• you signed it somewhere other (usually in your own home) than at the seller’s or lender’s premises.

You will be given a copy of the credit agreement when you sign it, and you must receive a second copy by post a few days later. These must both set out your rights of cancellation. You then have five days in which to decide whether you want to cancel the contract, starting from the date on which you received the second copy. Cancel the contract in writing, sending your letter to the seller by recorded delivery so that you have proof that it has been sent and received. A certificate of posting is important as the cancellation takes place as soon as you post the letter.


Making a contract

A contract is basically an agreement which is recognised by law. A contract may be made by word of mouth or in writing. A written contract is preferable as it provides clear evidence of what the parties intended at the time. The terms of verbal contracts can be difficult to prove. Written evidence is easier to prove than ‘his word against mine’ in the event of a dispute.

Building contracts are often complex documents. They should provide a contract for the builder’s services entailing payment related to progress, a start and end date, arrangements for possession of the site, insurance, and variations or changes to the works. They may involve not just the employment of a builder but also a contract administrator — whether an architect or a quantity surveyor. They also involve the procurement of materials and supply of goods which may be converted to become part of the property in the building. All these matters, as well as facilities to extend the time required for the builder to complete and damages to compensate the building owner if the work is delayed, should ideally be included in the drafting of the contract.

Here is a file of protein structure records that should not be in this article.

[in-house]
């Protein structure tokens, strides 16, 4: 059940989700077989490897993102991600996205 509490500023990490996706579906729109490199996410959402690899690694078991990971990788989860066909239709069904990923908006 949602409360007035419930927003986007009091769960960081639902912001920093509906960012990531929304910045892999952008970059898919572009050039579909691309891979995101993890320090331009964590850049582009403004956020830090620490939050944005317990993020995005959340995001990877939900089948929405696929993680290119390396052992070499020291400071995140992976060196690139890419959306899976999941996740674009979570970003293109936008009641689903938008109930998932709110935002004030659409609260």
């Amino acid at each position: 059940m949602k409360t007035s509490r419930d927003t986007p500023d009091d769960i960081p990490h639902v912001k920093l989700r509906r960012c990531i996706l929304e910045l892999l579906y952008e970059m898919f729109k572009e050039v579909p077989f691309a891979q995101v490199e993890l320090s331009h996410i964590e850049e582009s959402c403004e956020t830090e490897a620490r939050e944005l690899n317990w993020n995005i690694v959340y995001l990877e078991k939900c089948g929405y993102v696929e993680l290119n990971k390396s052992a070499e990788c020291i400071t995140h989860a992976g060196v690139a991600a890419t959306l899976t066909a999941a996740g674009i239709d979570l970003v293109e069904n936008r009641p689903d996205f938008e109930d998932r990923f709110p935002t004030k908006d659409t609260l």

Formal contracts

A formal written contract must be the preferred course for the homeowner because it provides clarity and certainty compared to recollections of various conversations at different times. A building project is too costly an expenditure to leave to recollection and impressions of who said what to whom. It is unwise to risk undertaking a building project on a mere oral contract. At the very least, you should get the basics committed to writing, ie. what is to be done and how much it will cost. The project is far too important to be left to doubt, and to be left to pure reliance on the builder to perform (unless you are qualified in building surveying or architecture and engineering or law). Seek professional advice if in any doubt, otherwise you could find yourself spending exorbitant amounts of money and ending up in a dispute about unfilled expectations. What you want and what the builder can do may be completely different perceptions. What you want to aim at is narrowing perception to the realistic.